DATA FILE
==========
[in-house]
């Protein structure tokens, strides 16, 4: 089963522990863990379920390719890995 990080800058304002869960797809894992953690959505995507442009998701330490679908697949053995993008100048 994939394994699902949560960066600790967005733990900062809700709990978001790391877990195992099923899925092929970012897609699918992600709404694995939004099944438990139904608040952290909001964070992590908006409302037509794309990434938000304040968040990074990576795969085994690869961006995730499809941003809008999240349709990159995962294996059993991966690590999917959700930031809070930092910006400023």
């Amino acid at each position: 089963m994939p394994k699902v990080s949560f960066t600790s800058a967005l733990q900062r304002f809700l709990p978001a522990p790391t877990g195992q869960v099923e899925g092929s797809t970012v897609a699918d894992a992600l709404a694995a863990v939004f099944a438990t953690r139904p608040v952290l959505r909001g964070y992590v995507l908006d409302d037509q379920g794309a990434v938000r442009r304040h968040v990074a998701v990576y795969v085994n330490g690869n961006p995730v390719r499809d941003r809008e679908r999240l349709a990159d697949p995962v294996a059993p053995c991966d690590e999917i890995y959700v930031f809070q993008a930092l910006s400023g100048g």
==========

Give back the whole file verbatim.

[in-house]
């Protein structure tokens, strides 16, 4: 089963522990863990379920390719890995 990080800058304002869960797809894992953690959505995507442009998701330490679908697949053995993008100048 994939394994699902949560960066600790967005733990900062809700709990978001790391877990195992099923899925092929970012897609699918992600709404694995939004099944438990139904608040952290909001964070992590908006409302037509794309990434938000304040968040990074990576795969085994690869961006995730499809941003809008999240349709990159995962294996059993991966690590999917959700930031809070930092910006400023």
């Amino acid at each position: 089963m994939p394994k699902v990080s949560f960066t600790s800058a967005l733990q900062r304002f809700l709990p978001a522990p790391t877990g195992q869960v099923e899925g092929s797809t970012v897609a699918d894992a992600l709404a694995a863990v939004f099944a438990t953690r139904p608040v952290l959505r909001g964070y992590v995507l908006d409302d037509q379920g794309a990434v938000r442009r304040h968040v990074a998701v990576y795969v085994n330490g690869n961006p995730v390719r499809d941003r809008e679908r999240l349709a990159d697949p995962v294996a059993p053995c991966d690590e999917i890995y959700v930031f809070q993008a930092l910006s400023g100048g």